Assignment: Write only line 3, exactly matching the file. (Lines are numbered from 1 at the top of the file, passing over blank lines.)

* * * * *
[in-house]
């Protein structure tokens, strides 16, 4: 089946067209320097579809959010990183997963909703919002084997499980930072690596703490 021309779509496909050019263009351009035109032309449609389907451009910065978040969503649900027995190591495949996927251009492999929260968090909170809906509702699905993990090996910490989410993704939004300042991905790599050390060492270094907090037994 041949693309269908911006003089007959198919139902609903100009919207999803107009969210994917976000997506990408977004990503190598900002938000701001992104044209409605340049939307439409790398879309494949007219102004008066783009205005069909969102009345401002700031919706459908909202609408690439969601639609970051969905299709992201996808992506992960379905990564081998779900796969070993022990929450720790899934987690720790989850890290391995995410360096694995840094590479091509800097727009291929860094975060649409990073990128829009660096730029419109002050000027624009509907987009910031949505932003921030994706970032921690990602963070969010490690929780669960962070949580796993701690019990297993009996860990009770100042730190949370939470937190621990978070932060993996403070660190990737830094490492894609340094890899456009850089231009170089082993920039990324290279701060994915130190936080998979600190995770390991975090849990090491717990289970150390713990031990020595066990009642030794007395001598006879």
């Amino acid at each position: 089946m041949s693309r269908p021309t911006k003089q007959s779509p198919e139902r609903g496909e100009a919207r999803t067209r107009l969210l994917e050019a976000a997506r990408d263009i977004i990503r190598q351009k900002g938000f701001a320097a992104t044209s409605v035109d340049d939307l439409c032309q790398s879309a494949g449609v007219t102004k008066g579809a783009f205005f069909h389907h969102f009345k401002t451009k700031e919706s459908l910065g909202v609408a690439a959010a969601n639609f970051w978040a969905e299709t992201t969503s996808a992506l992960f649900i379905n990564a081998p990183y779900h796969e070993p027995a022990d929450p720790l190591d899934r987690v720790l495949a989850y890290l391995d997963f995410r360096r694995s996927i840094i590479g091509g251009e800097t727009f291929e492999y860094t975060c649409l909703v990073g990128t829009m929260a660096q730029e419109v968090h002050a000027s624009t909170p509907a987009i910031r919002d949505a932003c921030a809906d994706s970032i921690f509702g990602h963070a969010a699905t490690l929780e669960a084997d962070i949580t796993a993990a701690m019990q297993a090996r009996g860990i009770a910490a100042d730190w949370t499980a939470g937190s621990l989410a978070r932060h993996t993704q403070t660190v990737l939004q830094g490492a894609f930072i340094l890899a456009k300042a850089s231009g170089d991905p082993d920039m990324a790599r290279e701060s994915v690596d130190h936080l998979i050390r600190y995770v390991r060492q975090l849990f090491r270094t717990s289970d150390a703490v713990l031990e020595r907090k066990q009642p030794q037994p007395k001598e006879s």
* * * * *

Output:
């Amino acid at each position: 089946m041949s693309r269908p021309t911006k003089q007959s779509p198919e139902r609903g496909e100009a919207r999803t067209r107009l969210l994917e050019a976000a997506r990408d263009i977004i990503r190598q351009k900002g938000f701001a320097a992104t044209s409605v035109d340049d939307l439409c032309q790398s879309a494949g449609v007219t102004k008066g579809a783009f205005f069909h389907h969102f009345k401002t451009k700031e919706s459908l910065g909202v609408a690439a959010a969601n639609f970051w978040a969905e299709t992201t969503s996808a992506l992960f649900i379905n990564a081998p990183y779900h796969e070993p027995a022990d929450p720790l190591d899934r987690v720790l495949a989850y890290l391995d997963f995410r360096r694995s996927i840094i590479g091509g251009e800097t727009f291929e492999y860094t975060c649409l909703v990073g990128t829009m929260a660096q730029e419109v968090h002050a000027s624009t909170p509907a987009i910031r919002d949505a932003c921030a809906d994706s970032i921690f509702g990602h963070a969010a699905t490690l929780e669960a084997d962070i949580t796993a993990a701690m019990q297993a090996r009996g860990i009770a910490a100042d730190w949370t499980a939470g937190s621990l989410a978070r932060h993996t993704q403070t660190v990737l939004q830094g490492a894609f930072i340094l890899a456009k300042a850089s231009g170089d991905p082993d920039m990324a790599r290279e701060s994915v690596d130190h936080l998979i050390r600190y995770v390991r060492q975090l849990f090491r270094t717990s289970d150390a703490v713990l031990e020595r907090k066990q009642p030794q037994p007395k001598e006879s």